Since the Renaissance age, musicians and painters came from Belgium to Italy to learn or perfect their craft: many of them took up permanent residence there. Some, having known the work of D., found the inspiration for their own production there. Albert Counson recalls that the musicians Josquin des Prés (1490-1521) and Adrien Willaert (? 1490-1562) had “dedicated compositions to Dante’s passages that have not reached us”. Among the painters, Giusto di Gand (or some other Flemish disciple of Melozzo da Forlì) is believed to be the author of a portrait of D. preserved today in the Louvre museum. Jean van der Straet – lo Stradano (Bruges 1523-Florence 1605) – painted illustrations for the Comedy, an allegory representing D., Virgilio and Beatrice and a picture of Ugolino in his tower. From these paintings,
If La Concorde des deux Langages by Jean Lemaire de Belges (1473? -1547?) Supports the Italian ambitions of Louis XII, of whom the writer was a historian, he can be considered Belgian, since, born in Hainaut, he was one of the most of the court of Margaret of Austria in Malines. The second épitre de l’Amant Veri was dedicated to his protector, in which numerous comparisons with Dante’s Inferno can be found.
In the following centuries the French influence dominates in Belgium: love for D., or rather simple knowledge, will be the prerogative of scholars alone: we know that Artaud de Montor had precious indications for his Dante works from Brugge Van Praet.
The struggles of the Risorgimento, driving out numerous exiles on the roads of exile, brought many Italians to the Belgium he had published an article on Dante in the “Mercure belge”. In his living room, the exiles met the greatest exponents of Belgian culture. Countess de Lalaing, born Maldeghem, who counted among her ancestors a translator of Petrarch, a friend of that house, turned Cesare Balbo’s Life of Dante into French (1846) and gave French versions of the sonnets Love and So kind and so honest it seems (Vita Nuova XXI and XXVI, 1853). In 1843 Ernest Buschmann published a mediocre poem entitled Francesca da Rimini (“Revue Belge”
The painter Edouard De Biefre (1808-1882), a pupil of David d’Angers and Paul Delaroche, then a resident of Paris, sent a large-scale painting to the Brussels Salon in 1836: Comte Ugolin et ses fils dans la tour de Pise, of which Coomans made an engraving reproduced by L. Alvin in his “compte du rendu du salon d’exposition.”
Charles De Coster, the author of Thyl Ulenspiegel, evoked in one of his stories, taken from the Flemish popular tradition, Smetse Smee, a “spectacle bien merveilleux”, which is nothing more than a description of Hell: if this episode does not it has nothing that recalls Dante’s poem, one can however think that it was inspired by the reading of the Comedy made by the writer in the years of his maturation.
With the literary renewal that manifested itself in Belgium both for French and Flemish letters, around 1880, the interest in Italy and its poets continued to expand. D. is cited more than once in the writings, speeches, correspondence, and diaries of the writers of the “Jeune Belgique”: in the combative magazine, Fernand Severin (1867-1931) published two poems, which were then resumed in volumes of verses, La Béatrice (Sept. 1891) and La Dame de Grâce (Nov. 1893), whose contents reveal an undoubted Dante influence. We know that, since high school, the future professor had been interested in the work of D. (who was then reading in translation): he composed a poem of 416 Alexandrians entitled: L’Enfer. Vision du moine Radulphe, which has remained unpublished, in which we find entire passages that are remakes of passages from the poem. Having learned the language during his English exile (1915-1918), Severin later became a tenacious popularizer of the Comedy.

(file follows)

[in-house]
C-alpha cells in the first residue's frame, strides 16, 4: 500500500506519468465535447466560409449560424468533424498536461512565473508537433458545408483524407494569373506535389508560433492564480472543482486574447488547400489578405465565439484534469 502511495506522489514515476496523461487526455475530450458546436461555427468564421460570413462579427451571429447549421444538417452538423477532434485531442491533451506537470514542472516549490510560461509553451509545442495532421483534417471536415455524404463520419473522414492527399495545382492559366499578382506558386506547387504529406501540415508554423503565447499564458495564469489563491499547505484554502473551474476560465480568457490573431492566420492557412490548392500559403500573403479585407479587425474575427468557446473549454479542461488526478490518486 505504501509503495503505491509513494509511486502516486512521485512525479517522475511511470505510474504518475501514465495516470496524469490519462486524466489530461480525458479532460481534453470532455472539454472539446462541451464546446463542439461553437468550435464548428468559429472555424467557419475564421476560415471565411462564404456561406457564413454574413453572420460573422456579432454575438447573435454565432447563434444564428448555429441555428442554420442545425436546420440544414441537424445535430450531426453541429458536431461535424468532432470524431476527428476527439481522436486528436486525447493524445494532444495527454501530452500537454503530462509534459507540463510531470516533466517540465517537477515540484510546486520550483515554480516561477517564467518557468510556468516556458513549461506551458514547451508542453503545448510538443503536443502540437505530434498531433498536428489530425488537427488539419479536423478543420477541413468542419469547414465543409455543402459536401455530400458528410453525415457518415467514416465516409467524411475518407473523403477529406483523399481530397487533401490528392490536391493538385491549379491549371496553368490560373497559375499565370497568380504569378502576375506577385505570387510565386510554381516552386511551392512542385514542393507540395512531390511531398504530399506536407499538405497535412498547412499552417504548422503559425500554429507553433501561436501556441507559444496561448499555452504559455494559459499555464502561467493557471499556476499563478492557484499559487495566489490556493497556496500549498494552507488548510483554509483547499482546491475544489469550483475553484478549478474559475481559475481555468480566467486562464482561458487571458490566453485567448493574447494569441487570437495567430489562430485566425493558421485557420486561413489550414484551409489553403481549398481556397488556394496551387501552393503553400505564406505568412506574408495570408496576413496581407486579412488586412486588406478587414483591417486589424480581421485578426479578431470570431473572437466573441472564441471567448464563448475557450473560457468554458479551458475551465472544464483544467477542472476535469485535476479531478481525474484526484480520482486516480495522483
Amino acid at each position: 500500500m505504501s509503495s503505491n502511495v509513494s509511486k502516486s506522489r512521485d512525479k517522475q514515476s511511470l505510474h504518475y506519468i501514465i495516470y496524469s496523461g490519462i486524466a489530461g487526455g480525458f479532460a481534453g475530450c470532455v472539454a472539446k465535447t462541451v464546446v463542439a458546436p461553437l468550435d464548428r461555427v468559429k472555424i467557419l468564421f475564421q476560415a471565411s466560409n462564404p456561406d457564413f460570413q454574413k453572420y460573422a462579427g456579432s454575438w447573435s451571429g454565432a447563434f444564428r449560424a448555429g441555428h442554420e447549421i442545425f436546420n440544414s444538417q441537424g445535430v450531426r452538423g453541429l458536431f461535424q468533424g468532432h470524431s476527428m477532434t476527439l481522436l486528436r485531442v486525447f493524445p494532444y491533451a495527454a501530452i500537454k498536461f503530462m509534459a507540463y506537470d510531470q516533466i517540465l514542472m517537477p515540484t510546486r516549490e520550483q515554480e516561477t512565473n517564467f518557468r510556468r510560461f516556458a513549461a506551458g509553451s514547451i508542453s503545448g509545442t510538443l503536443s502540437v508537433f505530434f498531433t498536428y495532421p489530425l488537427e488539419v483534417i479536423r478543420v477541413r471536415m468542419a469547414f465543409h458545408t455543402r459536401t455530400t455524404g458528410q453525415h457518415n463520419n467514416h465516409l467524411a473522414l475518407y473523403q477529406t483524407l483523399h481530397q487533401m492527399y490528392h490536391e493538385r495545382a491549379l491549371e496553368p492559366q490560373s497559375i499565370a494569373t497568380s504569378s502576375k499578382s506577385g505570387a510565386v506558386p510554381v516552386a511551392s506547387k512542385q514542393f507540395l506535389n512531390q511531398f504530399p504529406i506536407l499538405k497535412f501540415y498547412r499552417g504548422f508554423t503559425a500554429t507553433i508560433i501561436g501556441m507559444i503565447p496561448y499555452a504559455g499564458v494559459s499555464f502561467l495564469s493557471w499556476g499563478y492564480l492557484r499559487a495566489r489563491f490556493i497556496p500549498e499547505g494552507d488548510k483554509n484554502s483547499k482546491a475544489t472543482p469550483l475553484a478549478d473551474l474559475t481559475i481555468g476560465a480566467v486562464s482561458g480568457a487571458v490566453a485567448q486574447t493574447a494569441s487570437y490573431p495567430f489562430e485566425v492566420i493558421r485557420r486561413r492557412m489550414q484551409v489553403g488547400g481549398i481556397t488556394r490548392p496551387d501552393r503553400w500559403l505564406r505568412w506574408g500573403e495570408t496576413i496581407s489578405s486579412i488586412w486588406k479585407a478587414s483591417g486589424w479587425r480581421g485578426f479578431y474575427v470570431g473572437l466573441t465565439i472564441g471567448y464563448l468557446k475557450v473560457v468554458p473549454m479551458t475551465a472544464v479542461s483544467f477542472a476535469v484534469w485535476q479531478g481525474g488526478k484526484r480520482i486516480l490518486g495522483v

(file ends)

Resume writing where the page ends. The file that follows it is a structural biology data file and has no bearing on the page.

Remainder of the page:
The musician Paul Gilson (1855-1942), who had won the Rome Prize in 1888, wanted to dedicate an oratorio to the episode of Francesca da Rimini: perhaps the subject had been suggested to him by the conservatory librarian, Jules Guilliaume, who he wrote most of the texts that the contestants of the famous music composition contest interpreted in “cantatas”. It was, in any case, on a very mediocre libretto of his that Gilson composed the opera. On the “Jeune Belgique” the music critic Ernest Closson warmly commented on the performance given to the ‛Concerts populaires’; the collaborator of the “Modern Art” reproached the composer, however, for the abuse of the leit-motiv: this reproach was not entirely undeserved. It must also be recognized that the themes were chosen appropriately,
Among the younger poets of the “Jeune Belgique” group, Franz Ansel (1874-1937) could have made an important contribution to the glory of D., since most of his poetic production is inspired by Italy: but they are of little moment the sonnets Le songeur qui revient, and Sur la grève où Virgile…, from the Muses latines (1924). This same collection contains The Vision sous les Oliviers recited on the occasion of Dante’s solemn commemoration of January 25, 1920, a re-enactment of the figure of D. who unfortunately presents, alongside the usual qualities, also the usual defects of the writer.
The beginning of the twentieth century saw some scholars turn the great poem into French or Flemish guise: in 1901, Father Haghebaert gave a complete translation in Louvain, under the title Het Goddelijke Spel, which was revised by Rob. Antonissen, was republished in 1947. Ernest de Lamine devoted many years to the preparation of a French version: only the first two canticles saw the light (Paris 1913-1914): the war, then death, interrupted the work.